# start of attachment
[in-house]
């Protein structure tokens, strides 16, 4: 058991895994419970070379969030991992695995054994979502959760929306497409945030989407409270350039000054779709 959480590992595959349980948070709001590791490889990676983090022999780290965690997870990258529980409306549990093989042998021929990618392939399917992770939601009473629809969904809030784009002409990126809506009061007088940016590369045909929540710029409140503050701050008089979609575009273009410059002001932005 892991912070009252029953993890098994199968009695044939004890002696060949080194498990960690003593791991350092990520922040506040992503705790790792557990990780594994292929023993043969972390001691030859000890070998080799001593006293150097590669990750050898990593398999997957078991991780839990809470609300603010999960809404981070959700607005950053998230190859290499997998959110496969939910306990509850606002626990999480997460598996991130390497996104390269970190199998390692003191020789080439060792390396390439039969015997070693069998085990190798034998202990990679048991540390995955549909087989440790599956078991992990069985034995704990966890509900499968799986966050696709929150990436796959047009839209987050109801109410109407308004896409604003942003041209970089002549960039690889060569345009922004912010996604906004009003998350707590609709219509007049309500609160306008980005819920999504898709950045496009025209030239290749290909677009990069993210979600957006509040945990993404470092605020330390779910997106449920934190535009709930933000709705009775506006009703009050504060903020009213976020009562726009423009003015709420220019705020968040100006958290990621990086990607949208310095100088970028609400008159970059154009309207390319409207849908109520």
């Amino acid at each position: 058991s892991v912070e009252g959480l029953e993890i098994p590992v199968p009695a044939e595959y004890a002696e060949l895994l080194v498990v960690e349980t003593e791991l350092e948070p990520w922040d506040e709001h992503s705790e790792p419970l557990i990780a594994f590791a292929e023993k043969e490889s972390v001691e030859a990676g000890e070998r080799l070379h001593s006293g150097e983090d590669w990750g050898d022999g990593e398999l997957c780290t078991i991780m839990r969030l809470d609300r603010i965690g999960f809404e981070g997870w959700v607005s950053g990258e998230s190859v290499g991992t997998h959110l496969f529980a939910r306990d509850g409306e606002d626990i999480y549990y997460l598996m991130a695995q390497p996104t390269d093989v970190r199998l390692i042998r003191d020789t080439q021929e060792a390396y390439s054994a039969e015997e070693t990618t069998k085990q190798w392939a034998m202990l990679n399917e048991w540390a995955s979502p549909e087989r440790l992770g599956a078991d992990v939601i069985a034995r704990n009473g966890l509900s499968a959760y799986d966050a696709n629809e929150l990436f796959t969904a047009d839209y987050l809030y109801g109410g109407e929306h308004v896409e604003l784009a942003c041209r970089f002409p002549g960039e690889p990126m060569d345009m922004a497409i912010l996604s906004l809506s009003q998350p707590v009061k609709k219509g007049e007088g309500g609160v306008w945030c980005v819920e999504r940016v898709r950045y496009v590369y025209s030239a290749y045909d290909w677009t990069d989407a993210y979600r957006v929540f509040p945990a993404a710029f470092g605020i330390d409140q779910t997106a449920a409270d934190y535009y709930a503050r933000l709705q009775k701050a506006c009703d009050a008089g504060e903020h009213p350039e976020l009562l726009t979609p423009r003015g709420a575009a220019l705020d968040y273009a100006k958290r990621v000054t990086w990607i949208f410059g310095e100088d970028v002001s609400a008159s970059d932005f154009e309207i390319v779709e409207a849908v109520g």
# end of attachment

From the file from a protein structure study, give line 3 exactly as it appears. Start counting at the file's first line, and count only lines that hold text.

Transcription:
């Amino acid at each position: 058991s892991v912070e009252g959480l029953e993890i098994p590992v199968p009695a044939e595959y004890a002696e060949l895994l080194v498990v960690e349980t003593e791991l350092e948070p990520w922040d506040e709001h992503s705790e790792p419970l557990i990780a594994f590791a292929e023993k043969e490889s972390v001691e030859a990676g000890e070998r080799l070379h001593s006293g150097e983090d590669w990750g050898d022999g990593e398999l997957c780290t078991i991780m839990r969030l809470d609300r603010i965690g999960f809404e981070g997870w959700v607005s950053g990258e998230s190859v290499g991992t997998h959110l496969f529980a939910r306990d509850g409306e606002d626990i999480y549990y997460l598996m991130a695995q390497p996104t390269d093989v970190r199998l390692i042998r003191d020789t080439q021929e060792a390396y390439s054994a039969e015997e070693t990618t069998k085990q190798w392939a034998m202990l990679n399917e048991w540390a995955s979502p549909e087989r440790l992770g599956a078991d992990v939601i069985a034995r704990n009473g966890l509900s499968a959760y799986d966050a696709n629809e929150l990436f796959t969904a047009d839209y987050l809030y109801g109410g109407e929306h308004v896409e604003l784009a942003c041209r970089f002409p002549g960039e690889p990126m060569d345009m922004a497409i912010l996604s906004l809506s009003q998350p707590v009061k609709k219509g007049e007088g309500g609160v306008w945030c980005v819920e999504r940016v898709r950045y496009v590369y025209s030239a290749y045909d290909w677009t990069d989407a993210y979600r957006v929540f509040p945990a993404a710029f470092g605020i330390d409140q779910t997106a449920a409270d934190y535009y709930a503050r933000l709705q009775k701050a506006c009703d009050a008089g504060e903020h009213p350039e976020l009562l726009t979609p423009r003015g709420a575009a220019l705020d968040y273009a100006k958290r990621v000054t990086w990607i949208f410059g310095e100088d970028v002001s609400a008159s970059d932005f154009e309207i390319v779709e409207a849908v109520g």